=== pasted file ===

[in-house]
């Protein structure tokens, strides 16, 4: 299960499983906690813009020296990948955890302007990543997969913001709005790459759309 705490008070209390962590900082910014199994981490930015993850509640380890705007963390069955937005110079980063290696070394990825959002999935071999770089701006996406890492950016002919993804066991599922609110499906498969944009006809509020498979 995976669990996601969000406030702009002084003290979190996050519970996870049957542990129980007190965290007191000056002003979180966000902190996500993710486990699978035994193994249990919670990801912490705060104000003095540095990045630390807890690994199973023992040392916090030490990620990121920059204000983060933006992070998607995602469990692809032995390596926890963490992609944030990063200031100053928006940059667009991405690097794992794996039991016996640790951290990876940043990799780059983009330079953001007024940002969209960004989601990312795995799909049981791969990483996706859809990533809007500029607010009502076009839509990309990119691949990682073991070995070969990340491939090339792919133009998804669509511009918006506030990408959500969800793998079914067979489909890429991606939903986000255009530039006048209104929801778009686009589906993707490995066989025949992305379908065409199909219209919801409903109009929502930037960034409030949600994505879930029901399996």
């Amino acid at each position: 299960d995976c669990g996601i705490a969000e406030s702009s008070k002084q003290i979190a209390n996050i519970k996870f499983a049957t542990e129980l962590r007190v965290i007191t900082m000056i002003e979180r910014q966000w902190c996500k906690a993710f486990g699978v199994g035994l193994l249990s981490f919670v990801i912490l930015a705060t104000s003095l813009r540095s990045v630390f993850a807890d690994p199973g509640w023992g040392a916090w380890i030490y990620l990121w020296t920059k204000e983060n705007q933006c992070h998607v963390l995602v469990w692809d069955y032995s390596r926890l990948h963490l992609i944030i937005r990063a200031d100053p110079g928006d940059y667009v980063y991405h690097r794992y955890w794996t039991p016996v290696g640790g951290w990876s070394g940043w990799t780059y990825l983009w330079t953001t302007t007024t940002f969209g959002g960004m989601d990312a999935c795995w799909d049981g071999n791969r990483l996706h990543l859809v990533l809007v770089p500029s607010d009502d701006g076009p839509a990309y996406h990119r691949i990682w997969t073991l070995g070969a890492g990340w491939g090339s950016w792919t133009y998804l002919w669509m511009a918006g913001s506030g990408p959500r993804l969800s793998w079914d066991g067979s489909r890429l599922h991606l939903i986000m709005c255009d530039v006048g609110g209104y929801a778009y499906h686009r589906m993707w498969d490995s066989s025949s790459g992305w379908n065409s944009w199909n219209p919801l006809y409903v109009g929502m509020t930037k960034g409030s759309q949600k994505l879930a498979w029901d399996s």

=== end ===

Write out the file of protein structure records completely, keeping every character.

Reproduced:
[in-house]
């Protein structure tokens, strides 16, 4: 299960499983906690813009020296990948955890302007990543997969913001709005790459759309 705490008070209390962590900082910014199994981490930015993850509640380890705007963390069955937005110079980063290696070394990825959002999935071999770089701006996406890492950016002919993804066991599922609110499906498969944009006809509020498979 995976669990996601969000406030702009002084003290979190996050519970996870049957542990129980007190965290007191000056002003979180966000902190996500993710486990699978035994193994249990919670990801912490705060104000003095540095990045630390807890690994199973023992040392916090030490990620990121920059204000983060933006992070998607995602469990692809032995390596926890963490992609944030990063200031100053928006940059667009991405690097794992794996039991016996640790951290990876940043990799780059983009330079953001007024940002969209960004989601990312795995799909049981791969990483996706859809990533809007500029607010009502076009839509990309990119691949990682073991070995070969990340491939090339792919133009998804669509511009918006506030990408959500969800793998079914067979489909890429991606939903986000255009530039006048209104929801778009686009589906993707490995066989025949992305379908065409199909219209919801409903109009929502930037960034409030949600994505879930029901399996």
């Amino acid at each position: 299960d995976c669990g996601i705490a969000e406030s702009s008070k002084q003290i979190a209390n996050i519970k996870f499983a049957t542990e129980l962590r007190v965290i007191t900082m000056i002003e979180r910014q966000w902190c996500k906690a993710f486990g699978v199994g035994l193994l249990s981490f919670v990801i912490l930015a705060t104000s003095l813009r540095s990045v630390f993850a807890d690994p199973g509640w023992g040392a916090w380890i030490y990620l990121w020296t920059k204000e983060n705007q933006c992070h998607v963390l995602v469990w692809d069955y032995s390596r926890l990948h963490l992609i944030i937005r990063a200031d100053p110079g928006d940059y667009v980063y991405h690097r794992y955890w794996t039991p016996v290696g640790g951290w990876s070394g940043w990799t780059y990825l983009w330079t953001t302007t007024t940002f969209g959002g960004m989601d990312a999935c795995w799909d049981g071999n791969r990483l996706h990543l859809v990533l809007v770089p500029s607010d009502d701006g076009p839509a990309y996406h990119r691949i990682w997969t073991l070995g070969a890492g990340w491939g090339s950016w792919t133009y998804l002919w669509m511009a918006g913001s506030g990408p959500r993804l969800s793998w079914d066991g067979s489909r890429l599922h991606l939903i986000m709005c255009d530039v006048g609110g209104y929801a778009y499906h686009r589906m993707w498969d490995s066989s025949s790459g992305w379908n065409s944009w199909n219209p919801l006809y409903v109009g929502m509020t930037k960034g409030s759309q949600k994505l879930a498979w029901d399996s």